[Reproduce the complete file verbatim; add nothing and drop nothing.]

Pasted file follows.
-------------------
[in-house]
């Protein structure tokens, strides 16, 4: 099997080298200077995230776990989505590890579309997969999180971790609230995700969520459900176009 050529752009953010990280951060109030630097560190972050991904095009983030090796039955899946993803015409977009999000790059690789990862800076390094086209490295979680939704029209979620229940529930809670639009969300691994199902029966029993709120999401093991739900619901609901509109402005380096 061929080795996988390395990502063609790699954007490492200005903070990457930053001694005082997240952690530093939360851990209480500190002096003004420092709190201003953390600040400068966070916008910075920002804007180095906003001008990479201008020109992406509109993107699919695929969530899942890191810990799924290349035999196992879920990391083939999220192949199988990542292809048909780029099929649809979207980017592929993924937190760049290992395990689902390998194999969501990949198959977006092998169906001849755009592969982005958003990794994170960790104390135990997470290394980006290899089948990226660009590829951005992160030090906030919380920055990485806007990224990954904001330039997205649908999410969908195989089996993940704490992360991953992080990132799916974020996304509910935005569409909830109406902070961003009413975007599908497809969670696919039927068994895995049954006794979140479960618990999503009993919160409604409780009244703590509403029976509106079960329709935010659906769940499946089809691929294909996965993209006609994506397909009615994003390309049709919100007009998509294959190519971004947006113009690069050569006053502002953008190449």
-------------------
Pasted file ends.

[in-house]
């Protein structure tokens, strides 16, 4: 099997080298200077995230776990989505590890579309997969999180971790609230995700969520459900176009 050529752009953010990280951060109030630097560190972050991904095009983030090796039955899946993803015409977009999000790059690789990862800076390094086209490295979680939704029209979620229940529930809670639009969300691994199902029966029993709120999401093991739900619901609901509109402005380096 061929080795996988390395990502063609790699954007490492200005903070990457930053001694005082997240952690530093939360851990209480500190002096003004420092709190201003953390600040400068966070916008910075920002804007180095906003001008990479201008020109992406509109993107699919695929969530899942890191810990799924290349035999196992879920990391083939999220192949199988990542292809048909780029099929649809979207980017592929993924937190760049290992395990689902390998194999969501990949198959977006092998169906001849755009592969982005958003990794994170960790104390135990997470290394980006290899089948990226660009590829951005992160030090906030919380920055990485806007990224990954904001330039997205649908999410969908195989089996993940704490992360991953992080990132799916974020996304509910935005569409909830109406902070961003009413975007599908497809969670696919039927068994895995049954006794979140479960618990999503009993919160409604409780009244703590509403029976509106079960329709935010659906769940499946089809691929294909996965993209006609994506397909009615994003390309049709919100007009998509294959190519971004947006113009690069050569006053502002953008190449």